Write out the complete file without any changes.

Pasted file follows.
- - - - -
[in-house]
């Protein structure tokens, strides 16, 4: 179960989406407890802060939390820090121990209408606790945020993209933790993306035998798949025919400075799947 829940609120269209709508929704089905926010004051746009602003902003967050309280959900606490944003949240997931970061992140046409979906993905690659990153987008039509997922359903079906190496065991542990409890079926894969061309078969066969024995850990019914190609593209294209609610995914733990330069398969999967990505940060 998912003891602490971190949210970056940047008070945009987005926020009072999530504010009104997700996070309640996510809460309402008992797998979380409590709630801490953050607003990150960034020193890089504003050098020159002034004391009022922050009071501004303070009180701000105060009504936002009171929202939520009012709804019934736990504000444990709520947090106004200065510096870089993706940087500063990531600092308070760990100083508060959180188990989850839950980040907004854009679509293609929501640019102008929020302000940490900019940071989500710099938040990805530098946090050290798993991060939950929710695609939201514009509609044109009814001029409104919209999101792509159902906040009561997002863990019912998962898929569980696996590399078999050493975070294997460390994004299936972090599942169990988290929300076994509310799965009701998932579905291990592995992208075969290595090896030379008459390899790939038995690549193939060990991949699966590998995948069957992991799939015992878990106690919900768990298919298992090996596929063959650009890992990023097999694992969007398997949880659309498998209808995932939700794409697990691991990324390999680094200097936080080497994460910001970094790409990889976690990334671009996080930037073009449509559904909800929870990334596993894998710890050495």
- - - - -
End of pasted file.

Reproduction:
[in-house]
């Protein structure tokens, strides 16, 4: 179960989406407890802060939390820090121990209408606790945020993209933790993306035998798949025919400075799947 829940609120269209709508929704089905926010004051746009602003902003967050309280959900606490944003949240997931970061992140046409979906993905690659990153987008039509997922359903079906190496065991542990409890079926894969061309078969066969024995850990019914190609593209294209609610995914733990330069398969999967990505940060 998912003891602490971190949210970056940047008070945009987005926020009072999530504010009104997700996070309640996510809460309402008992797998979380409590709630801490953050607003990150960034020193890089504003050098020159002034004391009022922050009071501004303070009180701000105060009504936002009171929202939520009012709804019934736990504000444990709520947090106004200065510096870089993706940087500063990531600092308070760990100083508060959180188990989850839950980040907004854009679509293609929501640019102008929020302000940490900019940071989500710099938040990805530098946090050290798993991060939950929710695609939201514009509609044109009814001029409104919209999101792509159902906040009561997002863990019912998962898929569980696996590399078999050493975070294997460390994004299936972090599942169990988290929300076994509310799965009701998932579905291990592995992208075969290595090896030379008459390899790939038995690549193939060990991949699966590998995948069957992991799939015992878990106690919900768990298919298992090996596929063959650009890992990023097999694992969007398997949880659309498998209808995932939700794409697990691991990324390999680094200097936080080497994460910001970094790409990889976690990334671009996080930037073009449509559904909800929870990334596993894998710890050495």